Fini. The end. That’s all, folks! After just three years, Google has announced the end of Google Authorship. According to an announcement made by John Mueller of Google Webmaster Tools, the search engine will no longer be showing Authorship results in Google Search, and it will stop tracking data from content using rel=”author” markup. Why? It simply wasn’t as useful as Google thought it would be. If you’re interested in learning more about Google Authorship’s life and death, please scroll down.
The End of Google Authorship
If you’ve been following the progression of Google Authorship for very long, this news should come as no surprise. Google Authorship underwent two major reductions in the last several months. In December, the number of author photos shown per query decreased, and in June, all author photos were removed from global search. At that point, many people (correctly) predicted that the end of Authorship was near.
However, in the aftermath of its death, let us not forget that Google Authorship had a very hopeful beginning . . .
A HOPEFUL BEGINNING
When Authorship was first patented in 2007, Google was very excited about the idea. Using the reputation of authors to influence page rankings (using digital signatures) was clearly a promising idea. The more trustworthy and authoritative an author was, the higher their content would rise in search rankings.
The plan became a reality in June 2011. Google encouraged webmasters to use rel=”author” and rel=”me” tags to label content they had written, linking it with their author profiles. When Google+ hit the scene, the information combined and allowed readers to easily connect authors and content.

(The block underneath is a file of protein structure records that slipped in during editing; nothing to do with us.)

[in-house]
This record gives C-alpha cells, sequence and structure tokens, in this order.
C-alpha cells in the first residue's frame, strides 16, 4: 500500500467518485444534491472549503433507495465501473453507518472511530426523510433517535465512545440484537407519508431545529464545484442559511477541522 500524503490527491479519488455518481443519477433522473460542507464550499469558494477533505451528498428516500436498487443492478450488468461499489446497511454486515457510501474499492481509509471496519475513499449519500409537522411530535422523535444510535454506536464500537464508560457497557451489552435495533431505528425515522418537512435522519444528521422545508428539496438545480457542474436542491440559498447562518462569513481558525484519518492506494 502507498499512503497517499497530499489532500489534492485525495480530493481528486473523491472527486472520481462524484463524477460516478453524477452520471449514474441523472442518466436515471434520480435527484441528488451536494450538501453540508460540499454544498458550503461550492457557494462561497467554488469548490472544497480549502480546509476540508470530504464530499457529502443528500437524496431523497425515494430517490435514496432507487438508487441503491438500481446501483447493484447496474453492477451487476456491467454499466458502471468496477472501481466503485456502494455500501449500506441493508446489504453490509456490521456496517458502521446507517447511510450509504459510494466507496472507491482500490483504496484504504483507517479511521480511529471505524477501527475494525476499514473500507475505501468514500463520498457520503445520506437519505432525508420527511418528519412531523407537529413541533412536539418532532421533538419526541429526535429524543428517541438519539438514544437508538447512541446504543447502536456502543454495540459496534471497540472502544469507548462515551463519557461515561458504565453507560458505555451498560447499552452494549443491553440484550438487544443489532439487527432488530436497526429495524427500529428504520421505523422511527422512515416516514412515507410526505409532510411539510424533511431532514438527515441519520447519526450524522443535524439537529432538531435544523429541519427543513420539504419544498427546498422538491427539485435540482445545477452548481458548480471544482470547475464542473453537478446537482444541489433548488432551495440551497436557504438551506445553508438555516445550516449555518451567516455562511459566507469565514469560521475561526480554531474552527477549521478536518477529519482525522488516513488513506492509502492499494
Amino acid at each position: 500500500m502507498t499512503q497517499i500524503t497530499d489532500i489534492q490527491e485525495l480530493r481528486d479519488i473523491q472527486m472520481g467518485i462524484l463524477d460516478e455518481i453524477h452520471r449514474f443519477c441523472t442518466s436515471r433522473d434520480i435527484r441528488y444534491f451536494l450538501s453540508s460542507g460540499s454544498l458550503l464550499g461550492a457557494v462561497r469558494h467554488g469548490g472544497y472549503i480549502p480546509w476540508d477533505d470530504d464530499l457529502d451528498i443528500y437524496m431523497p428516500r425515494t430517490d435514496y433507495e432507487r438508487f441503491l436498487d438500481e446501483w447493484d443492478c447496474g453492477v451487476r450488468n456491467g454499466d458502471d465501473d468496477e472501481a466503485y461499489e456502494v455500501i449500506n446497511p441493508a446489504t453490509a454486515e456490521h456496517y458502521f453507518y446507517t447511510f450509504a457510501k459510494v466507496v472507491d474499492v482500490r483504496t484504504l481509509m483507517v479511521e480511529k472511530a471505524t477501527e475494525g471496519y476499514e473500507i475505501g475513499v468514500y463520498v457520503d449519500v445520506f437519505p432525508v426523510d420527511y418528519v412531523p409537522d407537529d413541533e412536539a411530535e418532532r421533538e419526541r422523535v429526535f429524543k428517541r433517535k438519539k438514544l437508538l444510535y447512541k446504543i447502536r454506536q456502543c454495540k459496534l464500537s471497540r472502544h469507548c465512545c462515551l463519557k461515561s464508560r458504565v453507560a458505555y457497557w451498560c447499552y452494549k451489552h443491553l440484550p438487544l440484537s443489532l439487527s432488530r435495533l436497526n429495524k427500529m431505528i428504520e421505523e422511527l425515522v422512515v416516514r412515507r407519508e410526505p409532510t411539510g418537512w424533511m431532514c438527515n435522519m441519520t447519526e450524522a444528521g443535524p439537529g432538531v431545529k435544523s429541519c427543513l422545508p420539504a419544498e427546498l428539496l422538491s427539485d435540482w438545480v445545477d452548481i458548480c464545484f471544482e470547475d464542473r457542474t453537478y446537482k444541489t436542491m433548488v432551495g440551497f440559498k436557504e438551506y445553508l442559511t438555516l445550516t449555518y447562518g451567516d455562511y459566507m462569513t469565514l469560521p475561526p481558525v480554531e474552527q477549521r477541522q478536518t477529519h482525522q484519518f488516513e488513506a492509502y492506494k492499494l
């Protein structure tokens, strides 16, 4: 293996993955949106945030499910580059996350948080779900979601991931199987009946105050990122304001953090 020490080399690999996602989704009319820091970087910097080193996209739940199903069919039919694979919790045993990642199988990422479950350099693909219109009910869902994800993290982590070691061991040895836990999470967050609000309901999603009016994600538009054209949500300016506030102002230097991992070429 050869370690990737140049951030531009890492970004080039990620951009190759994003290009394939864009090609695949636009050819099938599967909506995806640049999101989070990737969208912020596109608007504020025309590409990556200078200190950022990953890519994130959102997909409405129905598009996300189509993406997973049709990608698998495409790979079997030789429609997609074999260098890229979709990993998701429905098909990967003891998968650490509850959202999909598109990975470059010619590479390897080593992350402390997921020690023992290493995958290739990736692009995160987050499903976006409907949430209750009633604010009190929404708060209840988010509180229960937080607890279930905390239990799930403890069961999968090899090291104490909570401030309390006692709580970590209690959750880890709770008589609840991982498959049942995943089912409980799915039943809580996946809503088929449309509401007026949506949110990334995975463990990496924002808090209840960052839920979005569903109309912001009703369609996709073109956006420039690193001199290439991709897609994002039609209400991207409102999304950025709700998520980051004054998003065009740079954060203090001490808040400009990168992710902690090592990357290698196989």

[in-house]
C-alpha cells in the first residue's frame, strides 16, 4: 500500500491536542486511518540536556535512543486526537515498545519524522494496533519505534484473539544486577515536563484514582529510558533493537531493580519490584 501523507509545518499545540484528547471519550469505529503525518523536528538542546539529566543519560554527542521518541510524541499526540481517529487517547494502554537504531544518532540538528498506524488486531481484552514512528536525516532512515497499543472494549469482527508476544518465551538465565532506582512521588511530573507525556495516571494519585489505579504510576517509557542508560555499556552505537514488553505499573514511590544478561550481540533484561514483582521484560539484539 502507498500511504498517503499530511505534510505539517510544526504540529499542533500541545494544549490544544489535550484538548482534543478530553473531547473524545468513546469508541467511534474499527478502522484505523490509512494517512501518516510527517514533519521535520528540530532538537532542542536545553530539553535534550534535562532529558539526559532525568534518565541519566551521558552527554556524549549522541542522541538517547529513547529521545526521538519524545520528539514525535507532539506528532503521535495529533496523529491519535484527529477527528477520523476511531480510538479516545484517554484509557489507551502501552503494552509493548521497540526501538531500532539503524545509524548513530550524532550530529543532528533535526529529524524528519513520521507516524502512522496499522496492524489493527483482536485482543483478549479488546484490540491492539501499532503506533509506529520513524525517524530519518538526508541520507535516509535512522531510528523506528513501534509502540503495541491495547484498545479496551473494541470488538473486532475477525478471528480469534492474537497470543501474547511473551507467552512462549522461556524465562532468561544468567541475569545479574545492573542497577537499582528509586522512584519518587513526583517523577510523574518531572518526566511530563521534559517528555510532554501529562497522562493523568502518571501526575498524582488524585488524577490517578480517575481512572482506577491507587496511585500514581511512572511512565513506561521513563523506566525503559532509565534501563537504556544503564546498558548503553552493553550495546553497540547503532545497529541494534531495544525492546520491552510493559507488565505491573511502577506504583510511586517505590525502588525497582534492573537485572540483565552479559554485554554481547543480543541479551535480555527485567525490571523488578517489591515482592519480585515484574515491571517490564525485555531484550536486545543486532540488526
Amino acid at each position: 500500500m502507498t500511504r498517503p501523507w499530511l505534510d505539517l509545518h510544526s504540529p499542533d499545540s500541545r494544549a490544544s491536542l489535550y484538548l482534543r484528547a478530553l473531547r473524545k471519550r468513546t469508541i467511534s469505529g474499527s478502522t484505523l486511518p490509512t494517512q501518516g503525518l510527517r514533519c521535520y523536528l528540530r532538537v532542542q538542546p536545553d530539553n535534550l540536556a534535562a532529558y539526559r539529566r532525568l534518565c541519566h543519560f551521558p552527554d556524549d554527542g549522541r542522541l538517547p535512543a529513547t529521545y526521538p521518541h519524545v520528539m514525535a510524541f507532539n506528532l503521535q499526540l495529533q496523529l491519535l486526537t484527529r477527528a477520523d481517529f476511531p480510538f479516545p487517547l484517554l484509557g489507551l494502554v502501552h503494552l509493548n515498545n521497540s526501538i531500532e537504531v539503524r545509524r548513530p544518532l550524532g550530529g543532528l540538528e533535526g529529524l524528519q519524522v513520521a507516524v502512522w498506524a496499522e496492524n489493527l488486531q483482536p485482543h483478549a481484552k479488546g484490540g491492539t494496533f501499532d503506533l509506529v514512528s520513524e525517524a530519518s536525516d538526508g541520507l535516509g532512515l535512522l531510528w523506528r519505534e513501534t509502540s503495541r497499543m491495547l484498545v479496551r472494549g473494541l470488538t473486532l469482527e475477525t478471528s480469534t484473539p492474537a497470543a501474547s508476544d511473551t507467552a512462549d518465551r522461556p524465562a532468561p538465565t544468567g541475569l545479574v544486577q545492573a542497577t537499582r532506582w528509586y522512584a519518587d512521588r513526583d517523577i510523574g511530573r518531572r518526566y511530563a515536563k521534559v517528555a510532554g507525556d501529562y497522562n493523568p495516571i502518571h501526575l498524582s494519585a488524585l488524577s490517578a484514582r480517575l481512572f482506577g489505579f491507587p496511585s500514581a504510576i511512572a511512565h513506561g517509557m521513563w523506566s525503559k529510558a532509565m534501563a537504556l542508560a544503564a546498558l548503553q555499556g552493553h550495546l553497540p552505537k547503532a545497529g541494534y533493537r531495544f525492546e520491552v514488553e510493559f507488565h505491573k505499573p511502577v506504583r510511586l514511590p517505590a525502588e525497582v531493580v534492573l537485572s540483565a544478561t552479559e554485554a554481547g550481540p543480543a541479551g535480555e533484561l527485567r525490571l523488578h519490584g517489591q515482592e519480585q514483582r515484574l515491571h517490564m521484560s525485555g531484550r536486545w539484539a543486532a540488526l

Unfortunately, Google Authorship didn’t live up to its early promise. Participation was weak. In fact, only 30% of people used authorship markup on their own blogs (source), and many sites failed to use the markup correctly. Plus, Google often accidentally attributed content to the wrong author. Finally, Google realized that there was little difference in “click behavior” on SERPs with Authorship compared to those without it. Although it seems obvious that Authorship would make a search result more appealing and increase click-throughs, Google’s data showed another story. Authorship wasn’t helping drive traffic.
Responding to these shortfalls, Google implemented the two major reductions we mentioned earlier (decreasing author photos first and then eliminating them). Clearly, the end was near.
AND SO WE COME TO THE END
Ultimately, Authorship failed to meet Google’s expectations. The original idea was strong, but two main deficiencies sealed its fate: (1) lack of participation by authors and webmasters and (2) little value to searchers.
Time and time again, Google has shown that they are willing to abandon ideas that fail to meet expectations, which is exactly what they’re doing now: recognizing their failure, learning from it, and moving on. However, don’t be surprised if you see Authorship pop up again in the future with a new identity; the concept remains strong. Some day in the future, it could rise from the dead!
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